Today’s guest is Admiral James G. Stavridis, Supreme Allied Commander, Europe and Commander, United States European Command.
How can the concepts articulated in writing by transformers/innovators get translated to action?
Obviously, to see a concept translated into action, it must be presented to a decision maker with time to analyze it and the authority to allocate resources to its fulfilment.
That is hard in any system, as there is tremendous competition for those resources.
Good ideas have to be short, to the point, and practical for a decision maker to want to allocate resources towards it.
They must also fit the perceived need for improvement (what’s broken?) in the eyes of the decision maker.
There is nothing complicated in this. It amounts to:
- Seeing a problem that needs correcting.
- Determining a reasonable solution.
- Packaging the solution, idea, or concept with a concrete proposal.
- Understanding that to see your ideas achieve traction, you have to be willing, in almost every instance, not to get all the credit for the concept.
That final point may seem counter-intuitive, of course. But think about it: in today’s connected, hyperactive, endless conversation no single idea goes from the mind of the creator to fruition unchanged. All ideas become part of what might be termed the “universal blog.” The ideas are pushed, pulled, torn apart, reassembled, and—hopefully—improved.
How an idea begins, of course, affects the journey it takes to action.
If you propose a concept on Twitter, you’re going to see blogs written from the Twitter conversation, followed by articles in journals, and eventually a memo on the desk of a decision maker that may be many levels removed from your position.
That’s fine—as long as you are willing not to have all the credit.
By taking this route, you are having others fill in the large conceptual gaps that are inherent in communicating via Twitter. Odds are, and if it matters to you, that concept will no longer be your exact idea by the time it gets to a decision maker.
Again, there is nothing wrong with this method, and many good concepts are fleshed out over Twitter on a daily basis; the discourse there is important and I enjoy following it very much.
On the other end of the spectrum, one can write a long-form piece for a prestigious journal. The vaunted status of such journals adds authority to the concept, but the concept still has to make its way through the bureaucracy. However, it is still the give and take amongst the staff that fleshes out ideas. But, the more idea that is there to work with, the better–as a greater amount of content has a higher chance of making it through a staff’s collaborative process.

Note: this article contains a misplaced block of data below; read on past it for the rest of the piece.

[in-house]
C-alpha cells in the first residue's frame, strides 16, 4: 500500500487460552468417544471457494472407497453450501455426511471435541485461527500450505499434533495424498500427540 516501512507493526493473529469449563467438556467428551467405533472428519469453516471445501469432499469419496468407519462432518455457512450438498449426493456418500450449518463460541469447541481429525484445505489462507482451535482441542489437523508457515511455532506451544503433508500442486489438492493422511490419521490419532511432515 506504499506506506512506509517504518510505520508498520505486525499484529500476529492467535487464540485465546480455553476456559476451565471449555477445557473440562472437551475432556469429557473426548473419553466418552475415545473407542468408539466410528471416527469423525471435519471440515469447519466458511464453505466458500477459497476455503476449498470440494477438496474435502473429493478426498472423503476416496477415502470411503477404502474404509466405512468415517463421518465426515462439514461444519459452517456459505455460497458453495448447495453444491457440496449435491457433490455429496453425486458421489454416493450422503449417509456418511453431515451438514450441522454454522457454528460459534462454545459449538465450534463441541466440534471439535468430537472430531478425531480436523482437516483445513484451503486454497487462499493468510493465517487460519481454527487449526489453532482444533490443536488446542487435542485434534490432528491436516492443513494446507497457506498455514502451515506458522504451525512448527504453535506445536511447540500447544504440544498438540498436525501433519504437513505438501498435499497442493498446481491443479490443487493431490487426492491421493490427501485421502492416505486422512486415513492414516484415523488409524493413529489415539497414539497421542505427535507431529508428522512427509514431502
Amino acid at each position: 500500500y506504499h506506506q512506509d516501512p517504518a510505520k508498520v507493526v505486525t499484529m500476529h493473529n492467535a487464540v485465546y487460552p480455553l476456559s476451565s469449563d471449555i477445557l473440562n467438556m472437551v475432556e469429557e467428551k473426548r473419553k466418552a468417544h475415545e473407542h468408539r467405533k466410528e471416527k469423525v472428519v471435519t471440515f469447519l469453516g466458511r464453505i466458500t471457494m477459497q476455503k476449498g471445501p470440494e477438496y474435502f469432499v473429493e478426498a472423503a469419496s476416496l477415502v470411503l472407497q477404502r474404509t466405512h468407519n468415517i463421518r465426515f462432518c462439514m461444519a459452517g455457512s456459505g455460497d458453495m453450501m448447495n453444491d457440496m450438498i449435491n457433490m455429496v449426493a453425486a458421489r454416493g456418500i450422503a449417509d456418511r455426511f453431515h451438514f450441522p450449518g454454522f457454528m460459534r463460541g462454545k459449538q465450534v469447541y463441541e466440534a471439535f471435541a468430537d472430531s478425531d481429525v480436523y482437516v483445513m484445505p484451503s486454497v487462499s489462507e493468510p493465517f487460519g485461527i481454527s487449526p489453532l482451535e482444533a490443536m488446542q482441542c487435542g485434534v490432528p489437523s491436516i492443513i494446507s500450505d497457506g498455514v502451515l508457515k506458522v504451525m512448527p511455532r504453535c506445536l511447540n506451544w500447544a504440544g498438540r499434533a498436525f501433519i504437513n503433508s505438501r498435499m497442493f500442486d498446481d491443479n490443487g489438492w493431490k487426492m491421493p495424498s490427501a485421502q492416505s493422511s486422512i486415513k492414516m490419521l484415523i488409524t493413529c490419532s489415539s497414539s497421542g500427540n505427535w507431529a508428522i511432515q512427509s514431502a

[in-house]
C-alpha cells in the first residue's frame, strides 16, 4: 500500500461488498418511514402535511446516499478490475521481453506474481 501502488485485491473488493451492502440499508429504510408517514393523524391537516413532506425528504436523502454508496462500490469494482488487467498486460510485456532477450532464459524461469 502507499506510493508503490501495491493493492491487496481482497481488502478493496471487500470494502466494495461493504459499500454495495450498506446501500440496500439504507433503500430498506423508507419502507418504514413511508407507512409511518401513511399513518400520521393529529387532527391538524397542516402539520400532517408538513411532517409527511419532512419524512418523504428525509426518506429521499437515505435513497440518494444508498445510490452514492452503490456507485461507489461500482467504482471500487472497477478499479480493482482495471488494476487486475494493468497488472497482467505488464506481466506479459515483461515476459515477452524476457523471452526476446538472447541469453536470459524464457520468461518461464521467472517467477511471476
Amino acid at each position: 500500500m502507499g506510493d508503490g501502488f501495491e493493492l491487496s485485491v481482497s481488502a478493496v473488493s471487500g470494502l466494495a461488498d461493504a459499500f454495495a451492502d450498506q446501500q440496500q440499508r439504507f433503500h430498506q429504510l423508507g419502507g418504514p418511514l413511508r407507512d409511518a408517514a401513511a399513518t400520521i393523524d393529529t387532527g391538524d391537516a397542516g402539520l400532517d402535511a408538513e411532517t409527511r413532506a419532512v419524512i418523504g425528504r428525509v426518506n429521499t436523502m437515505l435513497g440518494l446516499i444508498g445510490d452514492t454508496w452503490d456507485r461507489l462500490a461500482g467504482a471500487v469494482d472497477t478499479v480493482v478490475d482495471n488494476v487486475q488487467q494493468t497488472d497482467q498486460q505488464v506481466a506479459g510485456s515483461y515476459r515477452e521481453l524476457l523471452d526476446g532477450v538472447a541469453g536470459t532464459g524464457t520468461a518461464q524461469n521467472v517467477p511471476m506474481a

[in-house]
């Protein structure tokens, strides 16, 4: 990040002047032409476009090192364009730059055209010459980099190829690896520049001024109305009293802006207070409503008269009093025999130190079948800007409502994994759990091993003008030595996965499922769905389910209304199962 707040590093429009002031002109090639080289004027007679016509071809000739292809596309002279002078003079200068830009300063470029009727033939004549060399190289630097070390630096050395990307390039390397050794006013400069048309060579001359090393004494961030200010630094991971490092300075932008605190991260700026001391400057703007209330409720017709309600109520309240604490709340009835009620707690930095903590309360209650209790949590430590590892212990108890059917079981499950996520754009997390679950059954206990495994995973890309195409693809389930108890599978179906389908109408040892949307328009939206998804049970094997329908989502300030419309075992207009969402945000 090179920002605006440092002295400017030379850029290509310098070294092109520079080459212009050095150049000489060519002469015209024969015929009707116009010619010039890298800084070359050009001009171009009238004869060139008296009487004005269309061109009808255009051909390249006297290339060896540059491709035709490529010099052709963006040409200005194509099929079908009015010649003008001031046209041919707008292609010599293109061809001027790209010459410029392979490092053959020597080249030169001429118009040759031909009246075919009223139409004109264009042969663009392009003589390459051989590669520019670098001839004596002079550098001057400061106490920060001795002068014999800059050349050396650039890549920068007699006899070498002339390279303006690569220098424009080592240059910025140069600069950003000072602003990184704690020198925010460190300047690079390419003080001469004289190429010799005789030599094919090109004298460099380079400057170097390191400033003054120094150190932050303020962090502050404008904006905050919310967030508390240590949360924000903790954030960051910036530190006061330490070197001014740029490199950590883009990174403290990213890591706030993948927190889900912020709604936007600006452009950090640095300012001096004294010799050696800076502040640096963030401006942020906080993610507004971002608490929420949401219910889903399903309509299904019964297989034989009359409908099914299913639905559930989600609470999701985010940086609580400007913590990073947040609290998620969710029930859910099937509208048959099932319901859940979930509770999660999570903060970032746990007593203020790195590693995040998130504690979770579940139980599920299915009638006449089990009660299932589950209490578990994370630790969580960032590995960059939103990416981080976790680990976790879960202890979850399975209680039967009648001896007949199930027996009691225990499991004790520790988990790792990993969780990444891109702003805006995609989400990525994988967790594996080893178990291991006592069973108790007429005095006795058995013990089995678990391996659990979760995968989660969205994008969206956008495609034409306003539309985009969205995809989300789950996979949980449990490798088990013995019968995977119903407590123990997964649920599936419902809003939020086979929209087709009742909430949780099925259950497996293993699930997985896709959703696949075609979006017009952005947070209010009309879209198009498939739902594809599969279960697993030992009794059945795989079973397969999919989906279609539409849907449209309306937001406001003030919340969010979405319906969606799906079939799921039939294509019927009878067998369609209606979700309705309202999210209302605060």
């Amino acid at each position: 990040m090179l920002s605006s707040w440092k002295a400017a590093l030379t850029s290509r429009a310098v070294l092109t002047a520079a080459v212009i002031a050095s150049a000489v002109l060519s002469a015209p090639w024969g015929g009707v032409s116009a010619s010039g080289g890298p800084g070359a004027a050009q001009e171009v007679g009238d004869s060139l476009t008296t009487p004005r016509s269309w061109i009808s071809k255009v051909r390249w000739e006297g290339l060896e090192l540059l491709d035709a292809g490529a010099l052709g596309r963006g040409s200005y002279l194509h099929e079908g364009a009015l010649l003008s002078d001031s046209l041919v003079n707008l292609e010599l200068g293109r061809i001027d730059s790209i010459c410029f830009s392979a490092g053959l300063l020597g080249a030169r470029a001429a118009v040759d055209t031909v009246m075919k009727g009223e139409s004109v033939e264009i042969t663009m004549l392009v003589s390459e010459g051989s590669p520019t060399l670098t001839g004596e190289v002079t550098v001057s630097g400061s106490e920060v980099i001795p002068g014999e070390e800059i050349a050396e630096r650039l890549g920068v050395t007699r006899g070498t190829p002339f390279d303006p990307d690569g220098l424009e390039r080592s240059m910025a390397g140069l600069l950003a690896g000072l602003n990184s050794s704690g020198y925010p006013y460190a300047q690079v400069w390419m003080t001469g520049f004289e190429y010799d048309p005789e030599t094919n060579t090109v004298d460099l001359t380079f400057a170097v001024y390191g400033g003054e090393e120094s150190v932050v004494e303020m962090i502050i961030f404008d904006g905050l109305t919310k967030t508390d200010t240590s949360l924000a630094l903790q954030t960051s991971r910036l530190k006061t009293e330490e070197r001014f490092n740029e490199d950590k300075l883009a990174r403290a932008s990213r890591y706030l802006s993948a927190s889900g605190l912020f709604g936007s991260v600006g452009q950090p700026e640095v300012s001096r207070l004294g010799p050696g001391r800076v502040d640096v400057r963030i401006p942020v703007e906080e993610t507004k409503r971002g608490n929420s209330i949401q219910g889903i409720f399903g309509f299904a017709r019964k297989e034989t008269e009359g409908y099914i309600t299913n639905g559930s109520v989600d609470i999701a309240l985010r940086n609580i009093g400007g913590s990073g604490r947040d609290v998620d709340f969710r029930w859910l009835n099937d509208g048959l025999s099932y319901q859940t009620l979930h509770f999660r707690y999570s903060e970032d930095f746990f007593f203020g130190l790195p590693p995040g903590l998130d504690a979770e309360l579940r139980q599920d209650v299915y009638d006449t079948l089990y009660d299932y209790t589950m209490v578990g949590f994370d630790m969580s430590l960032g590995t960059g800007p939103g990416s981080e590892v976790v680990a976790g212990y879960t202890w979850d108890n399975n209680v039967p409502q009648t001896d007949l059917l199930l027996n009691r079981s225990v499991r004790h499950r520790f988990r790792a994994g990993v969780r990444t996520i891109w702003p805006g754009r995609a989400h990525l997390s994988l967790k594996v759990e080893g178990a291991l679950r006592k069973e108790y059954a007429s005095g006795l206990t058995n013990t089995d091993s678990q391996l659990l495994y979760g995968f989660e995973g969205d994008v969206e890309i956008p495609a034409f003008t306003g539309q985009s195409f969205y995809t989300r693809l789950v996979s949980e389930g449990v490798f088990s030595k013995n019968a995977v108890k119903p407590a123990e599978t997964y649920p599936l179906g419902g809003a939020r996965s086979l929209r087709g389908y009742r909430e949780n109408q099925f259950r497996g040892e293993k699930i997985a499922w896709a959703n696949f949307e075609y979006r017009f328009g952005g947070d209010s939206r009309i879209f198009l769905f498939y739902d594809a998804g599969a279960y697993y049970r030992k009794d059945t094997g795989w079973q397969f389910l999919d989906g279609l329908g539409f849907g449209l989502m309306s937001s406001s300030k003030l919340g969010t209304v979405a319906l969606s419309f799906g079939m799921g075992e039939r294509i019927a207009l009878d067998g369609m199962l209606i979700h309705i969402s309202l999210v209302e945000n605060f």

Timing is nearly everything. I’m sure you have all read that one article that fits perfectly into your current world-view. Such articles are the ones that lead to action the quickest. But, timing can only be anticipated so much. A lot of timing is left to chance, and even if your timing isn’t perfect, being close may still be good enough.
Taking the resources required for your concept into consideration is important because it is in this criterion that what you’re doing either becomes idle supposition or the start of an earnest discourse. The relationship between the resources required and the difficulty in bringing a concept to action is directly proportional. Be sure to articulate your concepts with this in mind.
But, articulating concepts with all I have outlined still does not make certain that your idea will ever be implemented. In all likelihood, once some action is taken based upon a concept you introduced, what results will differ from what you envisioned.
You have to write while being mindful that your concept almost certainly will not ‘survive’ first contact with another mind. When the concept is reblogged, editorialized, retweeted and the like, your audience will focus in on different aspects of what you’ve written based on their own biases and experiences.
Above all else you have to have grit. You must be willing to take criticism and countervailing views in stride while you watch your precious idea be changed—and hopefully improved—on its journey to action. Not for the faint of heart: but worth the voyage.